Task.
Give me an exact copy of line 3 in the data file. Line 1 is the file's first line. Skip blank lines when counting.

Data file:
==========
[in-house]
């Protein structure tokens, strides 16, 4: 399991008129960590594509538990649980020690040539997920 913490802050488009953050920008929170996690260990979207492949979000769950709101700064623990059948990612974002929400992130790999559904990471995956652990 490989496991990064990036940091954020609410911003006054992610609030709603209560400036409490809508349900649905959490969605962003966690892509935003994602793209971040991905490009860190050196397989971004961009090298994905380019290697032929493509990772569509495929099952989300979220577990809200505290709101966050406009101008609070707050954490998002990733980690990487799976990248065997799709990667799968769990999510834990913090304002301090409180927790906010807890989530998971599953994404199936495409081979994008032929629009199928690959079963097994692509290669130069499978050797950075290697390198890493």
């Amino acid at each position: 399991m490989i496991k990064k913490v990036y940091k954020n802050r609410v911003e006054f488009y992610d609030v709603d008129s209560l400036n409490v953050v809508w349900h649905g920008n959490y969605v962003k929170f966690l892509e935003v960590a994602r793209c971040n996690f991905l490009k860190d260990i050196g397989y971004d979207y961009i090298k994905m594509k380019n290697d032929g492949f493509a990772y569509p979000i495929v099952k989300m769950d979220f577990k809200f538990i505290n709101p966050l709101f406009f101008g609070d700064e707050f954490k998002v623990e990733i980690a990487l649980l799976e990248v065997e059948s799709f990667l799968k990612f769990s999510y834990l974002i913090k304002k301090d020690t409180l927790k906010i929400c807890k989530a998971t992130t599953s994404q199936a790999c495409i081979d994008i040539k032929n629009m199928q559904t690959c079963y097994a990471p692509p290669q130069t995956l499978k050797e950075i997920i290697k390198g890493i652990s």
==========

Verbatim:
């Amino acid at each position: 399991m490989i496991k990064k913490v990036y940091k954020n802050r609410v911003e006054f488009y992610d609030v709603d008129s209560l400036n409490v953050v809508w349900h649905g920008n959490y969605v962003k929170f966690l892509e935003v960590a994602r793209c971040n996690f991905l490009k860190d260990i050196g397989y971004d979207y961009i090298k994905m594509k380019n290697d032929g492949f493509a990772y569509p979000i495929v099952k989300m769950d979220f577990k809200f538990i505290n709101p966050l709101f406009f101008g609070d700064e707050f954490k998002v623990e990733i980690a990487l649980l799976e990248v065997e059948s799709f990667l799968k990612f769990s999510y834990l974002i913090k304002k301090d020690t409180l927790k906010i929400c807890k989530a998971t992130t599953s994404q199936a790999c495409i081979d994008i040539k032929n629009m199928q559904t690959c079963y097994a990471p692509p290669q130069t995956l499978k050797e950075i997920i290697k390198g890493i652990s």